Ethics: Using Animals to Test for Toxic Properties in Pharmaceuticals and Other Chemicals
This is an area on which much has been said and written over a very long time. This short piece simply aims to set out the context of the main aim of the ESNATS programme. This aim is to reduce significantly the numbers of animals currently used for toxicology testing during drug development by replacing parts of the required animal tests using human embryonic stem cells or somatic cells derived from them.
Animals are used to try to estimate beforehand if a compound that is proposed for human use is likely to prove toxic. This has been criticised by many people, especially groups opposed to animal testing, on many grounds. Some object in principle to what is seen as the violation of the intrinsic value of fellow creatures, others object to inflicting serious harm on other sentient beings, and that experiments on animal species have, at best, only a limited ability to predict the behaviour of the chemical concerned on humans, because of inter-species differences. This latter point is well taken by many who work in the field of toxicology. But one argument generally given in response is that limited data are better than none, if the aim is to avoid serious toxic effects in humans.
For many years there has been an increasing emphasis on three principles applied to animal experimentation in general, known as "the 3Rs", namely Reduce, Refine and Replace. Reduce the number of animals used, refine the methods in relation to the welfare of the animal, and look to replace the use of animals wherever possible. These principles are widely recognised in both academic research and also industry. As well as ethical and humane concerns, animal experiments can also be very expensive. The best initiatives are coming from collaboration between the different sectors and stakeholders.
Despite the general acceptance in theory, the practice of finding replacements, reducing numbers and refining procedures is patchy. Animal welfare organisations are constantly pressing for greater urgency, wider uptake, better co-ordination, and regulatory changes. In some areas, real strides have been made; in others, rather little has changed. Overall, the downward trend is somewhat offset by the emergence of new areas of scientific activity which have created new demands for animal experiments, such as in human genetics, stem cells and nanotechnology, and the potentially very large increase in testing arising out of the need to establish the safety of some 30,000 existing chemicals under the EC REACH Directive.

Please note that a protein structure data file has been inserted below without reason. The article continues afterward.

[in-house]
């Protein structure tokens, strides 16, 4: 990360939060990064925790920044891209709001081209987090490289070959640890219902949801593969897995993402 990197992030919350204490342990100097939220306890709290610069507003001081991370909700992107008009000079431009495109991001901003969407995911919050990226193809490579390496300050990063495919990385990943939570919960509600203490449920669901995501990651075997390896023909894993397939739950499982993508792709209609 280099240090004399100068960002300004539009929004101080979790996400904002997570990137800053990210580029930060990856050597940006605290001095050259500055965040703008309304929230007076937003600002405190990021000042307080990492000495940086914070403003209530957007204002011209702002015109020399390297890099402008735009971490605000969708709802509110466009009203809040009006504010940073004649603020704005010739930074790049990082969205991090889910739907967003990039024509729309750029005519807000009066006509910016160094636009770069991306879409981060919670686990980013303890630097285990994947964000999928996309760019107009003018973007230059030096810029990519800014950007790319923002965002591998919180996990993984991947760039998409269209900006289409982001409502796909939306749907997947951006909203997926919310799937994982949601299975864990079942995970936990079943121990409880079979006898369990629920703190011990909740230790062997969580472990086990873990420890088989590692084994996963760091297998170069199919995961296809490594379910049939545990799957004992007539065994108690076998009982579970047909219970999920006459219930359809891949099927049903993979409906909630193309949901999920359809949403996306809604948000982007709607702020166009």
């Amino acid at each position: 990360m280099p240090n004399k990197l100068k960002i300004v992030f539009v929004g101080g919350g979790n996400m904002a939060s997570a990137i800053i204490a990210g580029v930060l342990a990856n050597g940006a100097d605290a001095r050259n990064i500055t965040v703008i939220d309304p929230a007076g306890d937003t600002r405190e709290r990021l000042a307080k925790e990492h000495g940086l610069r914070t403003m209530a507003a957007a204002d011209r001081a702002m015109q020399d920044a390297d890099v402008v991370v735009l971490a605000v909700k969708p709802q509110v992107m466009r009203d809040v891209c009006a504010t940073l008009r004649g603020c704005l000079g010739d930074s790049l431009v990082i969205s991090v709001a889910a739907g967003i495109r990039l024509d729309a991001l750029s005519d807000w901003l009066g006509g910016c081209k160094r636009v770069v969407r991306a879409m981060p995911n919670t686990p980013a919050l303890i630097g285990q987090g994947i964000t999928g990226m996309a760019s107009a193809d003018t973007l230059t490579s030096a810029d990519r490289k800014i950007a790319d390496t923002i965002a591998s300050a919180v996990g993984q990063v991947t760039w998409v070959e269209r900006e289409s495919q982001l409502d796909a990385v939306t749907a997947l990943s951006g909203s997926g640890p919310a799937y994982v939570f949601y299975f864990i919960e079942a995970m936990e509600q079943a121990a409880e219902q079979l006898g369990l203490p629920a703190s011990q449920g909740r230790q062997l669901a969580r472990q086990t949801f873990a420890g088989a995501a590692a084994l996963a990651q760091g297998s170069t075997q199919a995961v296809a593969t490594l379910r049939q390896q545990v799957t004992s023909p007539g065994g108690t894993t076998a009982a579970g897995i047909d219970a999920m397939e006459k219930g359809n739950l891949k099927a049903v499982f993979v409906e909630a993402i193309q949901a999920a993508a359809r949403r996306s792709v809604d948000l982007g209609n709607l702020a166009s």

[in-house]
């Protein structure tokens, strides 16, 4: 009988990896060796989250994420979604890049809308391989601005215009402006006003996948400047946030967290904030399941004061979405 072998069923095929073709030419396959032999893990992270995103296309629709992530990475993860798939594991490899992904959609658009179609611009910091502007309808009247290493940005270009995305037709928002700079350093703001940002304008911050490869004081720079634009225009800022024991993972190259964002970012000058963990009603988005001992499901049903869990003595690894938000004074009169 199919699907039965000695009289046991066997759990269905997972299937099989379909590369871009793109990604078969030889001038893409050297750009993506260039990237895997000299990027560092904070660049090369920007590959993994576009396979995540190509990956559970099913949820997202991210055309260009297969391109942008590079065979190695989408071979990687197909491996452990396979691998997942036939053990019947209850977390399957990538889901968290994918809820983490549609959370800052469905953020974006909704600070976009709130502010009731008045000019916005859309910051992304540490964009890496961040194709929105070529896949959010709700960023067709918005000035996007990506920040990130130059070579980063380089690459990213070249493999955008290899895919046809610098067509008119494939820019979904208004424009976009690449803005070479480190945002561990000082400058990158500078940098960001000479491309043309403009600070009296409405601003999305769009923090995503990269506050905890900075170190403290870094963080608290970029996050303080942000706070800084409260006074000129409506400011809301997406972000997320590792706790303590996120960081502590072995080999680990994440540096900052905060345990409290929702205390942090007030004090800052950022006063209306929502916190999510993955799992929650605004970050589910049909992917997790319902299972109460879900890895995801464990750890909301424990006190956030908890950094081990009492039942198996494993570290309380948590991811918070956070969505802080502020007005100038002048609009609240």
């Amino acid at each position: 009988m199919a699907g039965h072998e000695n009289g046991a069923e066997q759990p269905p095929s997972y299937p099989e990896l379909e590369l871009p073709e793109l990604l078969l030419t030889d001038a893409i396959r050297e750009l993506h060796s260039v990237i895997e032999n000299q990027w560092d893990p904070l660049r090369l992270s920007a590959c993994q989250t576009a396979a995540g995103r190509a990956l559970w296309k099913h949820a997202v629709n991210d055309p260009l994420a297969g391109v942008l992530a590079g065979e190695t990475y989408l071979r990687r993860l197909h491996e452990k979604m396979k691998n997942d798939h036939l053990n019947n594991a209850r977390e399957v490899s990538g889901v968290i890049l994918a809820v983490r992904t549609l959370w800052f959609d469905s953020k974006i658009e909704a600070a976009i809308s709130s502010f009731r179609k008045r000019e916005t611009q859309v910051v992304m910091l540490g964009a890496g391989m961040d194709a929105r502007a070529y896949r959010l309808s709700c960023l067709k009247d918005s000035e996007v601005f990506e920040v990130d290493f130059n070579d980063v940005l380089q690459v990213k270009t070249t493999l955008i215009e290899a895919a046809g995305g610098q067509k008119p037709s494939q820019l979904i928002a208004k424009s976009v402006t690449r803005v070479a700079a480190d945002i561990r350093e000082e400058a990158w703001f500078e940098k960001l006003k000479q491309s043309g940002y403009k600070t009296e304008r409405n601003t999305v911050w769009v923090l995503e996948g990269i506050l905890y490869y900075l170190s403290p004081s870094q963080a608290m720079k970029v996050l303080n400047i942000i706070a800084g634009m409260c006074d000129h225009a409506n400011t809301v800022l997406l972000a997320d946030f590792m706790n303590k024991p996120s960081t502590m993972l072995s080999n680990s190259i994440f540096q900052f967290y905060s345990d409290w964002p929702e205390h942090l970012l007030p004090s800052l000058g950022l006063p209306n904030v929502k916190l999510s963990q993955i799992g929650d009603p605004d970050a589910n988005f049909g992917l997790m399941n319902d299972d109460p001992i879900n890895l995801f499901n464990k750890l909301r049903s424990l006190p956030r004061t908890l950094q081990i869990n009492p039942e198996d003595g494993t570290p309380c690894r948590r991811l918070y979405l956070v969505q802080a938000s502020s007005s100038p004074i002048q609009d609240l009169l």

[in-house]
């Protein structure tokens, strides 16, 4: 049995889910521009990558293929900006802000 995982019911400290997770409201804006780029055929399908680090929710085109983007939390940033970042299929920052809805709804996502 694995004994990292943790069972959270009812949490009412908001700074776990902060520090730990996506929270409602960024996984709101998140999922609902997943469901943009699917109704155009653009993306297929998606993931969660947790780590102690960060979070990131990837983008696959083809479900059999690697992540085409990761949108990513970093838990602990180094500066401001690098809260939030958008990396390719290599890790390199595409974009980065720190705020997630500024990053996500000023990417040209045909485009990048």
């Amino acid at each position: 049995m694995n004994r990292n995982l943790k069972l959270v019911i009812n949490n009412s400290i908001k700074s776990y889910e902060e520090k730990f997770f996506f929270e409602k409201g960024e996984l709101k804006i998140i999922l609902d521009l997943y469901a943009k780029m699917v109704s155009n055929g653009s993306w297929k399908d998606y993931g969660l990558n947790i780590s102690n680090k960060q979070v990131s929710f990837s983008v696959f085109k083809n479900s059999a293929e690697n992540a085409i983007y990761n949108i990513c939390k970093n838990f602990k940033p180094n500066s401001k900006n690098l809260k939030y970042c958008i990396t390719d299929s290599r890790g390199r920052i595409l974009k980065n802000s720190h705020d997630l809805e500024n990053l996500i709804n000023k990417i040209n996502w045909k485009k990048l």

ESNATS seeks to address one notable area of animal experimentation, that of using animals for a range of testing procedures for the toxic effects of pharmaceuticals and other chemicals on especially on human reproduction and development (reproductive toxicology), the human nervous system (neuro-toxicology). By using human cells, the programme aims to achieve two ethical advantages.
One is to do the basic research on stem cell production and differentiation, and applied research on validation and quality control, which will enable tests to be developed which will replace a significant number of animal trials.
The second is to lead to a better quality type of toxicological data, by relying on the response of human cells rather than animals.
Set against this ethically, however, is the need to use of human embryos to derive the human cells. This poses a serious ethical dilemma which we discuss further in < Can Human Embryonic Stem Cells be an Ethical Alternative to Animal Experiments?>